Colleen Patrick-Gaudreau, 30 Day Vegan Challenge
This has definitely been my experience. For a long while, I had become bored and disinterested in the experience of food and cooking. Going vegan reminded me how much I enjoy food.
The ‘vegan’ ingredients Colleen emphasises in this chapter are:
- nutritional yeast.
I am a mushroom lover from way back. Unfortunately, we only ever get a handful of mushroom varieties in the local shops – large or small portobellos, small white or brown button mushrooms, or the medium rich-brown ones; oyster mushrooms at the Chinese vegetable shop.
If I had to make a list of my favourite foods, eggplant would be very near the top. There are a lot of amazing things you can do with eggplant. Two of my favourites are baba ganoush made from roasted eggplant and garlic, and dum baingan (Indian).
I have also discovered something new and delicious to do with eggplant – liquid smoke! The one I have is from Angel Food. They have this recipe for marinated slices of eggplant baked in the oven – fantastic on salad sandwiches.
I learned to love tofu when I was living in Japan. The Japanese use different types of tofu in a lot of their cooking like agedashi and hiyayakko (cold tofu). These days I mostly use tofu in a stir fry, but since going vegan I have also started to use it in unusual ways, such as a filling for cannelloni.
Tofu is an amazingly versatile food. Different varieties have different textures from soft (silken) to firm. You can even get it pickled. The different varieties can be used for different purposes in cooking. More importantly, Tofu itself has almost no flavour, but instead has a magical ability to absorb flavour. Writing this is making we want to get back into exploring tofu again!
For me this was a ‘new’ food. I first tried it several months ago in a recipe for vegan mac and cheese. I found the taste a little strange in the beginning, but now I love it. In New Zealand, it is called savoury yeast flakes, and is sold in the supermarket; I had just never noticed it before. It is also a little pricey, but worth it. Vegans like it because it is a little reminiscent of cheese and is the main dietary source of Vitamin B12 (if you don’t eat animals). I don’t use it a lot, but it has become a pantry essential.
Tempeh, another new food for me, is a flat soy bean cake, originally from Indonesia. The first couple of times I tried using it – no luck! Then I learned that you should usually steam it first.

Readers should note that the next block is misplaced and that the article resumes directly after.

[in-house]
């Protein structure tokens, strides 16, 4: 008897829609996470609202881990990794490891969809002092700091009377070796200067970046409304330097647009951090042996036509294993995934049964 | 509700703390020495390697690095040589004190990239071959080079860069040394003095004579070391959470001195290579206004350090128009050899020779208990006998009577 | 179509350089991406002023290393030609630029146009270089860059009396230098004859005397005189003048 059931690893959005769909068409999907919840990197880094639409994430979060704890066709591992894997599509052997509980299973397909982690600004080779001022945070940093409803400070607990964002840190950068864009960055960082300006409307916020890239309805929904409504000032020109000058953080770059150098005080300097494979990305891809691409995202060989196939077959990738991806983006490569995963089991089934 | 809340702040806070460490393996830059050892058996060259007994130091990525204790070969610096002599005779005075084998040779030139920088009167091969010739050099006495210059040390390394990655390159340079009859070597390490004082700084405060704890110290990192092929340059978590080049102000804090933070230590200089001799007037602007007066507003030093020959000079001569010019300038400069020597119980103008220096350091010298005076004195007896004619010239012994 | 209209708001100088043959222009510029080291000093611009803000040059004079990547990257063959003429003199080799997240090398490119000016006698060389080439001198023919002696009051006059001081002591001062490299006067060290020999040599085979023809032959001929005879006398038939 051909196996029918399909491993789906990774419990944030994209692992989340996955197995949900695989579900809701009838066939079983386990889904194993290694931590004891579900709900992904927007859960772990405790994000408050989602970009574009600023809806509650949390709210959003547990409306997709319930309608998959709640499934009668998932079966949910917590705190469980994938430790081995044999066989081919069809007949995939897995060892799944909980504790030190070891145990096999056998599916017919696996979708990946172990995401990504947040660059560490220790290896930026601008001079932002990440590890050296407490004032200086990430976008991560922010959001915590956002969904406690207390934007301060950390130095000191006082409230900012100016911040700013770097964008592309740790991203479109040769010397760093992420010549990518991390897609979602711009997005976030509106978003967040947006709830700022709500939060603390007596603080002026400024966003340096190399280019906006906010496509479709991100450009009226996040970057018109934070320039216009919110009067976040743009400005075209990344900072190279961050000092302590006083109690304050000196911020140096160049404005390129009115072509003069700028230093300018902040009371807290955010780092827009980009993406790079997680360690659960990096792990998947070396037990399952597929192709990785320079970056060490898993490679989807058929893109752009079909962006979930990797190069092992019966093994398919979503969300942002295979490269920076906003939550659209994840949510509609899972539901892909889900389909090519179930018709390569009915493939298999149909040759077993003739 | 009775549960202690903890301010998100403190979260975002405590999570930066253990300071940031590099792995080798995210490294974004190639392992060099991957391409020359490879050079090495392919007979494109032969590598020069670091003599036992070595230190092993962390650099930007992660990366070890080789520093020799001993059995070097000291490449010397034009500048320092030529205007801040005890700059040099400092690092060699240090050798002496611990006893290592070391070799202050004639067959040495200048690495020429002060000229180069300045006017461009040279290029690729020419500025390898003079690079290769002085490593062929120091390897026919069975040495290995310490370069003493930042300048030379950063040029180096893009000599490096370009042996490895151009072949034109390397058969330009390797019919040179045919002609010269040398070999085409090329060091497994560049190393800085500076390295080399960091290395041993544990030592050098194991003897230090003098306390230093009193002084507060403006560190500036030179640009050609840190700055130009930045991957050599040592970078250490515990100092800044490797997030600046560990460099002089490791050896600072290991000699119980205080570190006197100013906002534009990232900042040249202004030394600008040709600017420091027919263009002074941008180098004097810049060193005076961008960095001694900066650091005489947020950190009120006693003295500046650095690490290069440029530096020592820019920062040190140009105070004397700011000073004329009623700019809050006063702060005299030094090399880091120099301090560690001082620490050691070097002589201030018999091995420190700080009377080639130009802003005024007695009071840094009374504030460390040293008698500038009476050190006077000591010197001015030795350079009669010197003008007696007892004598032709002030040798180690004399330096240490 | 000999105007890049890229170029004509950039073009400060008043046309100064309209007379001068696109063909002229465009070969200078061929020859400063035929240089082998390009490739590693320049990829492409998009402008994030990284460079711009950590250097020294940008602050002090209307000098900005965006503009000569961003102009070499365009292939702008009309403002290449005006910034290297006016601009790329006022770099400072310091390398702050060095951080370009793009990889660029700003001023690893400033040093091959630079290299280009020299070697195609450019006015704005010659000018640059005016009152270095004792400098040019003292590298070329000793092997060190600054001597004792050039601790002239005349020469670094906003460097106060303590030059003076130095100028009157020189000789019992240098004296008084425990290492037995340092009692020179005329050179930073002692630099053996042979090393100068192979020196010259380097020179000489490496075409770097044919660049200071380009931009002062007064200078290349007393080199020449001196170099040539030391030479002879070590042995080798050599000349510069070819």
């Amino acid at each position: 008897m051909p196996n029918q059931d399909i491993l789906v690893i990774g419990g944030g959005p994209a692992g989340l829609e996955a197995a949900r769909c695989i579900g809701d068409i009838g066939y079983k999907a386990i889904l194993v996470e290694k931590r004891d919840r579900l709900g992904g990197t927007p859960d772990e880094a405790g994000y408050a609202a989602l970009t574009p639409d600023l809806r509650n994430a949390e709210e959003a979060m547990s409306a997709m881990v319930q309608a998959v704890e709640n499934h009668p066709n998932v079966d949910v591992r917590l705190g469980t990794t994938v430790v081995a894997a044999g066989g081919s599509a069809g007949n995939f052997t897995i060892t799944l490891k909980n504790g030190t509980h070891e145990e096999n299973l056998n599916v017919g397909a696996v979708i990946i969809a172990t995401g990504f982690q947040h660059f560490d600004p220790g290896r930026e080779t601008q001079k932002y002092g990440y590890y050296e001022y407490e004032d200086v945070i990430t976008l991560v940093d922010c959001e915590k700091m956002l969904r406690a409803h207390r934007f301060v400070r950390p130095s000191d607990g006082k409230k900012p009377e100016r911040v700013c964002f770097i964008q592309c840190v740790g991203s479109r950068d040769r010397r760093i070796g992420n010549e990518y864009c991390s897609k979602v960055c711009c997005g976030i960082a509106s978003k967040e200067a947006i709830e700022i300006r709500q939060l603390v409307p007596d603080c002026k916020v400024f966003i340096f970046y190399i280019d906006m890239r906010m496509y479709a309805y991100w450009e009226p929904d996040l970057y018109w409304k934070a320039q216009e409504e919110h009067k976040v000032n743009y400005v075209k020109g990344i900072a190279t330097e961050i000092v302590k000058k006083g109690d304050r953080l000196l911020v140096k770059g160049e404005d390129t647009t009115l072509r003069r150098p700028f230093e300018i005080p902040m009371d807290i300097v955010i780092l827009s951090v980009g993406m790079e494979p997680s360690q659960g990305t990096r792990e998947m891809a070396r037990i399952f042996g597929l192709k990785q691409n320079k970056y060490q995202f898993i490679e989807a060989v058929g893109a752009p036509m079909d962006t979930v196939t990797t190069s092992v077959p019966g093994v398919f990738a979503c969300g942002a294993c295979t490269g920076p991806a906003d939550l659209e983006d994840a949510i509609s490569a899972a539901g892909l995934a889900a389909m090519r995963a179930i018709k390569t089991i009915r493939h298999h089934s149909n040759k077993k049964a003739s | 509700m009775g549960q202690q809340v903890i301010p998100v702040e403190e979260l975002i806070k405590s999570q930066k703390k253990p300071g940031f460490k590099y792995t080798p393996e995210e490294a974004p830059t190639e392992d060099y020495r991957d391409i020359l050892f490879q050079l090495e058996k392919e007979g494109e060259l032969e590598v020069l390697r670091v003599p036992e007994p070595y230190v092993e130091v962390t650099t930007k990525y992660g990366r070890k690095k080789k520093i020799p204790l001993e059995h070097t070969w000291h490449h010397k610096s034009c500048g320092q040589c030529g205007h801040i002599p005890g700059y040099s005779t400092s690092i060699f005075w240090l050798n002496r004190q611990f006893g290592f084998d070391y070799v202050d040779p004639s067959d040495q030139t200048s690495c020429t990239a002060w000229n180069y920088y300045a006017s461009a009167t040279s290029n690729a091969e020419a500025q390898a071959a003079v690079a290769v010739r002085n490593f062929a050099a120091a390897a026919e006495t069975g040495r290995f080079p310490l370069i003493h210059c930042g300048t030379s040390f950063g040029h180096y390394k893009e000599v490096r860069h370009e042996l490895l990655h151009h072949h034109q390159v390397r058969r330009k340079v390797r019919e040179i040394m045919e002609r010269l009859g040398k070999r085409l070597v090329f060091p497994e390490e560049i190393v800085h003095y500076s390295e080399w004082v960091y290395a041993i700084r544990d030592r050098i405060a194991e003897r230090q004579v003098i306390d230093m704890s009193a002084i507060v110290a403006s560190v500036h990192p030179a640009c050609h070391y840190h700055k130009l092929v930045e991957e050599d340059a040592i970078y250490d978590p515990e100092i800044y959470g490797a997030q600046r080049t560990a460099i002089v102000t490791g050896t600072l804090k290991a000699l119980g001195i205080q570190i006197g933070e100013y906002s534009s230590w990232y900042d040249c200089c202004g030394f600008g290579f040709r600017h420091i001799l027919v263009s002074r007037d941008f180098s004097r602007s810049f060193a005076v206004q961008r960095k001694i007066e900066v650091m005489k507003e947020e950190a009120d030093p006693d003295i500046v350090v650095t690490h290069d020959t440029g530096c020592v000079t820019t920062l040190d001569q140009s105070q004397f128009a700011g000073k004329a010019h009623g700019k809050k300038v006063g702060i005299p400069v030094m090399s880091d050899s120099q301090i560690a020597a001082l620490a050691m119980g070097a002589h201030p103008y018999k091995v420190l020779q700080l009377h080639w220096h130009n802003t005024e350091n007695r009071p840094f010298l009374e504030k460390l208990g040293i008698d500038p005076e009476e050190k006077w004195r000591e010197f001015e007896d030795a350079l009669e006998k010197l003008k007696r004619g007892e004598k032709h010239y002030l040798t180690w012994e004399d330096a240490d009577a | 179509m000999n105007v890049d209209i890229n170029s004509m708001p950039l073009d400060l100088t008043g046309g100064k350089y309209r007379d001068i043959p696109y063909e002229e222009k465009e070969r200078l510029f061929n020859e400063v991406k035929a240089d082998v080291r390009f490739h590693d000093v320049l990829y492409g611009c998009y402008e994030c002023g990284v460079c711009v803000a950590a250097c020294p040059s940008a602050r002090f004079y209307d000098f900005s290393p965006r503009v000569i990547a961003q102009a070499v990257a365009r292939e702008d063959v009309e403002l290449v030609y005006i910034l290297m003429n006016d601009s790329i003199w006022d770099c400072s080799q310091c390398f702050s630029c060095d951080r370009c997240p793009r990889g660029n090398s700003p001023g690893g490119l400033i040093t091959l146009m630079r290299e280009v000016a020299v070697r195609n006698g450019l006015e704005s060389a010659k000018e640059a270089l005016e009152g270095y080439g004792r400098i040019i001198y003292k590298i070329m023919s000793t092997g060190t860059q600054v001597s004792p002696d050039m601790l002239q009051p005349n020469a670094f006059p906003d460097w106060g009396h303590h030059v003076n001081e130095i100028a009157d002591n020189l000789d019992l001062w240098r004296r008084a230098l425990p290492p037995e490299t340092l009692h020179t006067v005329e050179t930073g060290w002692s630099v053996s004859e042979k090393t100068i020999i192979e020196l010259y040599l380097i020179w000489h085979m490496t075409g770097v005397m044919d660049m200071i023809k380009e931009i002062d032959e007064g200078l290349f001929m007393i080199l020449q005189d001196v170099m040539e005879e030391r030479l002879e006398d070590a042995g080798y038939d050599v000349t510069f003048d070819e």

Here Colleen Patrick-Gaudreau demonstrates how to prepare tempeh.
The thing I like to do with tempeh most is the salty, sweet marinated and then baked version from this salad recipe. The key ingredient is the liquid smoke. I don’t even bother steaming it for this, just slice it super thin.
Seitan is an odd food. I couldn’t figure out what it was. Yet, I was determined to make it because it is the first recipe in the 30 Day Vegan Challenge, and my mission is to make every recipe in the book at least once. The central ingredient is something called vital wheat gluten – wheat flour with all the starch washed out, so all that is left is the gluten.
It is just as well it took me all of January to get to the challenge because it took ages to find the gluten. Not even Bin Inn (a bulk food store that stocks a lot of harder to find staples) carried it. Village Organics, the local organic shop, agreed to order it in for me. They sell an American brand called Bob’s Red Mill, who also make vital wheat gluten, so that’s what I got – at $10 dollars a bag!!
Making the seitan itself was super easy and fun. As soon as you add the liquid to the dry ingredients it turns itself in an elastic rubbery stretchy dough. [If I ever need to entertain kids we are going to make seitan.] Then, you just simmer it in a stock. The end result is odd because it has a meat like texture (sort of), but the flavour of whatever you want. After making the seitan, I used it for the second recipe in the book – Waldorf salad, which if I make again, I will use about half the mayonnaise.
You need to make sure both the broth and the dry ingredients are well flavoured, because by itself the seitan wouldn’t taste like anything. Colleen’s recipe uses vegetable broth with tamari (Japanese soy sauce), and with the dry ingredients garlic powder and nutritional yeast. I would like to experiment some more with different flavour combinations.
I had a left over piece, so a few days later I sliced it very thinly, then pan fried the pieces and added them to a green salad with avocados. It was so similar to a salad you would make with chicken it was creepy. I’m not sure how I feel about food that is this reminiscent of meat?
Here are three very different versions on how to do seitan.V